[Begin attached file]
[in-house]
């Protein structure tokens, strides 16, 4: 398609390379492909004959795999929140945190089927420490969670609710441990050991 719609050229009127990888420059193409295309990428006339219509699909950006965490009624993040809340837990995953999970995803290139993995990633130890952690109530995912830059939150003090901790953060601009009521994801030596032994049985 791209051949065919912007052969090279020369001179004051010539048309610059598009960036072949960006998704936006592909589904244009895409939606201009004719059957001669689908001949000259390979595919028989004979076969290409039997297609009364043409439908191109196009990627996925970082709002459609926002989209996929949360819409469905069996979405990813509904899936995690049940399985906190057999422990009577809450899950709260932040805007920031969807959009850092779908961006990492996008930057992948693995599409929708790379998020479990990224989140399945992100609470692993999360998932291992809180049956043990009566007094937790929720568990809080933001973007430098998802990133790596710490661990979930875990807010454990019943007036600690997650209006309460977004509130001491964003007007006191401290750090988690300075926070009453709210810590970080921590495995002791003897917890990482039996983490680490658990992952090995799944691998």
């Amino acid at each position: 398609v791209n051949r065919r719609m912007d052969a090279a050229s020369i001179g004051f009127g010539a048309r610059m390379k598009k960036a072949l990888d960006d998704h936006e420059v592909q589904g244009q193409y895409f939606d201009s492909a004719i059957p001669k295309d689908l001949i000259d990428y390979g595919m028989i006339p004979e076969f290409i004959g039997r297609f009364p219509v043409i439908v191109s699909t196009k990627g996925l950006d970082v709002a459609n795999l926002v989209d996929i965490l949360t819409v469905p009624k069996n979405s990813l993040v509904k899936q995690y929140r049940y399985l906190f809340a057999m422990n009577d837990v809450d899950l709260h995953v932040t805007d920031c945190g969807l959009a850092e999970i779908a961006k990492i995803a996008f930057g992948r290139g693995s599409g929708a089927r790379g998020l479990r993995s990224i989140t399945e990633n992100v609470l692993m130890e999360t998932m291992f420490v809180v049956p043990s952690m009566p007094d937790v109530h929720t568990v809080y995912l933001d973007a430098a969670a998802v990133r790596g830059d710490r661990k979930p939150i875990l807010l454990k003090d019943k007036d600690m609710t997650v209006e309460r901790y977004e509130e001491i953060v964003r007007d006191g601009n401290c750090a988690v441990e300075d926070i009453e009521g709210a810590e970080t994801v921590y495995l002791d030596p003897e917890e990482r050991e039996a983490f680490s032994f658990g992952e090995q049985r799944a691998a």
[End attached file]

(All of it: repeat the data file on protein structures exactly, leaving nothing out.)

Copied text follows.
[in-house]
């Protein structure tokens, strides 16, 4: 398609390379492909004959795999929140945190089927420490969670609710441990050991 719609050229009127990888420059193409295309990428006339219509699909950006965490009624993040809340837990995953999970995803290139993995990633130890952690109530995912830059939150003090901790953060601009009521994801030596032994049985 791209051949065919912007052969090279020369001179004051010539048309610059598009960036072949960006998704936006592909589904244009895409939606201009004719059957001669689908001949000259390979595919028989004979076969290409039997297609009364043409439908191109196009990627996925970082709002459609926002989209996929949360819409469905069996979405990813509904899936995690049940399985906190057999422990009577809450899950709260932040805007920031969807959009850092779908961006990492996008930057992948693995599409929708790379998020479990990224989140399945992100609470692993999360998932291992809180049956043990009566007094937790929720568990809080933001973007430098998802990133790596710490661990979930875990807010454990019943007036600690997650209006309460977004509130001491964003007007006191401290750090988690300075926070009453709210810590970080921590495995002791003897917890990482039996983490680490658990992952090995799944691998």
């Amino acid at each position: 398609v791209n051949r065919r719609m912007d052969a090279a050229s020369i001179g004051f009127g010539a048309r610059m390379k598009k960036a072949l990888d960006d998704h936006e420059v592909q589904g244009q193409y895409f939606d201009s492909a004719i059957p001669k295309d689908l001949i000259d990428y390979g595919m028989i006339p004979e076969f290409i004959g039997r297609f009364p219509v043409i439908v191109s699909t196009k990627g996925l950006d970082v709002a459609n795999l926002v989209d996929i965490l949360t819409v469905p009624k069996n979405s990813l993040v509904k899936q995690y929140r049940y399985l906190f809340a057999m422990n009577d837990v809450d899950l709260h995953v932040t805007d920031c945190g969807l959009a850092e999970i779908a961006k990492i995803a996008f930057g992948r290139g693995s599409g929708a089927r790379g998020l479990r993995s990224i989140t399945e990633n992100v609470l692993m130890e999360t998932m291992f420490v809180v049956p043990s952690m009566p007094d937790v109530h929720t568990v809080y995912l933001d973007a430098a969670a998802v990133r790596g830059d710490r661990k979930p939150i875990l807010l454990k003090d019943k007036d600690m609710t997650v209006e309460r901790y977004e509130e001491i953060v964003r007007d006191g601009n401290c750090a988690v441990e300075d926070i009453e009521g709210a810590e970080t994801v921590y495995l002791d030596p003897e917890e990482r050991e039996a983490f680490s032994f658990g992952e090995q049985r799944a691998a």